LAWRENCE — A crew from the Kansas Geological Survey, based at the University of Kansas, will be in western Kansas in early January to measure groundwater levels in hundreds of wells. The work is part of an annual program with the Kansas Department of Agriculture’s Division of Water Resources (KDA-DWR) to determine if or how quickly groundwater is being depleted in different parts of western and central Kansas.
The KGS crew will be near Colby and Atwood on Jan. 2, 2016, Goodland and St. Francis on Jan. 3, Tribune, Syracuse and Ulysses on Jan. 4, Elkhart and Liberal on Jan. 5, and Meade and Dodge City on Jan. 6, weather permitting.
Most of the 568 wells on the KGS’s list have been measured for years, some since the 1960s. Nine new ones have been added to fill in spatial gaps in the network of wells.
“The KGS gets permission from the landowner before monitoring a new well,” said Brett Wedel, manager of the KGS water-level-data acquisition.
Of the 1,401 wells to be measured in 48 counties by the KGS and KDA-DWR, 90 percent draw water from the High Plains aquifer, a massive network of underground water-bearing rocks that underlies parts of eight states and includes the extensive Ogallala aquifer. It is the primary source of irrigation, municipal and industrial water for much of western and central Kansas.
The remaining 10 percent of the wells are drilled into the Dakota aquifer and other deeper systems or shallow alluvial aquifers along creeks and rivers.
Besides underlying much of western Kansas, the High Plains aquifer encompasses the Great Bend Prairie aquifer in west-central Kansas and the Equus Beds aquifer north and west of Wichita. KDA-DWR field offices will measure 833 wells in those central Kansas areas and parts of western Kansas. Of those, the Stockton field office will measure 224, the Garden City field office will measure 246, and the Stafford field office will measure 363.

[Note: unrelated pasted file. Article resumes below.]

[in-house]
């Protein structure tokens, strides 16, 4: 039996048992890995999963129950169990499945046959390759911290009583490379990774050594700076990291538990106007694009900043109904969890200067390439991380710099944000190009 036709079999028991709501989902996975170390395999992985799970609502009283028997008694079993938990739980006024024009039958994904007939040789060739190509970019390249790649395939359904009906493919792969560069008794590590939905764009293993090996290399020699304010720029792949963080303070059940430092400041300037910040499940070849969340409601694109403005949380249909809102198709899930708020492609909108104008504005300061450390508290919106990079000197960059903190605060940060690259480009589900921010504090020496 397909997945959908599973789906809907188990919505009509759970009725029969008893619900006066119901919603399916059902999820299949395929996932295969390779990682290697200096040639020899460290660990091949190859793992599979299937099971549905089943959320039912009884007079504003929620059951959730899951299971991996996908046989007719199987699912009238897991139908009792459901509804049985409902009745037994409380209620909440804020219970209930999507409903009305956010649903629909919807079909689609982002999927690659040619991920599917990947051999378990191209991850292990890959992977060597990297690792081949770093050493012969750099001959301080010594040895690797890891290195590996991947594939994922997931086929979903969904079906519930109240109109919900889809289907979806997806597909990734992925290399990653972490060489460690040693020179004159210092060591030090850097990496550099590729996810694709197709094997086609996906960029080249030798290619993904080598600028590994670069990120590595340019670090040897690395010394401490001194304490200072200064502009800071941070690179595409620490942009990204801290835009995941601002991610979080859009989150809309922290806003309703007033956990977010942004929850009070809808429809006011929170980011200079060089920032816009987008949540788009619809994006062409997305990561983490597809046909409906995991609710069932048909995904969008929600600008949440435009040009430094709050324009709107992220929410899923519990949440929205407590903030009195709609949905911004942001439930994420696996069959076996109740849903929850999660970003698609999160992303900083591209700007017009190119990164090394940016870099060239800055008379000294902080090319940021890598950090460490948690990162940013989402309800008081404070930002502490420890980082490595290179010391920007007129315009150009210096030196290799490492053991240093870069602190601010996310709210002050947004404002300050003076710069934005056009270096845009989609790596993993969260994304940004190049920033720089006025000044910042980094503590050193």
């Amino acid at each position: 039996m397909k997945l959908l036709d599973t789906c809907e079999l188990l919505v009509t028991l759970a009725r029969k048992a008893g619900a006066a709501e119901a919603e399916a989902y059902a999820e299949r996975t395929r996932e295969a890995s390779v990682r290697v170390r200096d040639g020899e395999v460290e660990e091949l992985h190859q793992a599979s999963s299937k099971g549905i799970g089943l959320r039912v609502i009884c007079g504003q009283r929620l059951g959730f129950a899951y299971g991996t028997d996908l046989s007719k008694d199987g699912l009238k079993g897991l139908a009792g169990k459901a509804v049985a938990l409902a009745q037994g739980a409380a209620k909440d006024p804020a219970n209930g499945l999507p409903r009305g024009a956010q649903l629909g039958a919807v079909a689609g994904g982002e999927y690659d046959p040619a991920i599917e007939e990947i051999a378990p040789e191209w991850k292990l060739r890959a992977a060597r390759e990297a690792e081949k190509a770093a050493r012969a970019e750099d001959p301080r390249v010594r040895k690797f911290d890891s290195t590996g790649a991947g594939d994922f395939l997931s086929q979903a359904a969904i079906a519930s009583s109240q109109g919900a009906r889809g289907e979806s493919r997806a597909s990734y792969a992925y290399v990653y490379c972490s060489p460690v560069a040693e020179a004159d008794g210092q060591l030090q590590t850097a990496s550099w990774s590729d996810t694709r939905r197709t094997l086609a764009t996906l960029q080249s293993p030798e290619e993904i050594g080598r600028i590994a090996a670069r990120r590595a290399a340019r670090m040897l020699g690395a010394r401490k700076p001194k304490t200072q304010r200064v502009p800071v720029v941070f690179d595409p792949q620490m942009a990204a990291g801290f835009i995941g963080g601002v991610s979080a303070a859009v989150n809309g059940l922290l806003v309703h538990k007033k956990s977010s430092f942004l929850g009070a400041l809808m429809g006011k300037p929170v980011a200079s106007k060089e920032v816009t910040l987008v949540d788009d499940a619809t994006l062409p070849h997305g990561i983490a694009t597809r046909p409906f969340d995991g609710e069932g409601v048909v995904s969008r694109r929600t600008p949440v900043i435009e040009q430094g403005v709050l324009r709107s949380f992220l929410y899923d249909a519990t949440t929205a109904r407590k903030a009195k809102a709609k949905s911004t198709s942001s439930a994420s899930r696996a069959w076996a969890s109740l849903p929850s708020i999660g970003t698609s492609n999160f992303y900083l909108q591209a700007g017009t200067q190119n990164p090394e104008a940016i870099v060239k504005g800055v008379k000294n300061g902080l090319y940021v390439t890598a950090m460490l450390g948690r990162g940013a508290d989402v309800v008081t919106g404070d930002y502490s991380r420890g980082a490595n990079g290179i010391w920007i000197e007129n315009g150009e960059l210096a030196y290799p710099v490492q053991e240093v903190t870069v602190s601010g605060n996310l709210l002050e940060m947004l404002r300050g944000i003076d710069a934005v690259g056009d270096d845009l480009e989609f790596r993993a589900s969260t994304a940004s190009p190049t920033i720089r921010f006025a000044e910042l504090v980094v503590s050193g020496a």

Wells are measured in December, January and February to avoid short-term declines caused by pumping for irrigation during the previous growing season.
The majority of wells monitored by KGS and DWR are within the boundaries of the state’s five Groundwater Management Districts, which are organized and governed by area landowners and large-scale water users to address water-resource issues.
Water levels in the 1,400-well network as a whole declined an average of 0.87 feet during 2014. The average decline was 0.9 feet in 2013, 2.7 feet in 2012, 2.8 feet in 2011 and 1.18 feet in 2010.
“I anticipate the overall average water level will decline less this year because, although much of the state was exceptionally dry in early March, we received drought-busting rains during the growing season,” said Brownie Wilson, KGS water-data manager. “This was especially true in southwest Kansas.”
Southwest Kansas showed the greatest declines during 2014, with average levels falling 1.92 feet. In the three previous years, levels there had declined between 2.3 and 3.7 feet annually.
“Timely rains occurred throughout May 2015 and in many places again in July and August,” Wilson said. “With the reduced groundwater demands across much of western Kansas, the overall rate of water-level decline should improve from what we’ve seen over the last three to four years.”
The slowing decline the KGS expects to see from its measurements in January, however, would be due much more to decreased pumping than to increased recharge of the aquifer.
The amount of water taken out for irrigation and other uses rather the amount going in has the greatest influence on water-level changes from one year to the next, Wilson said. Even record-setting annual precipitation would add only a small fraction of an inch, particularly in the Ogallala aquifer.
Historical annual measurements for each well are available at the Survey’s website. Results of measurements made in January 2016 will be added in late February.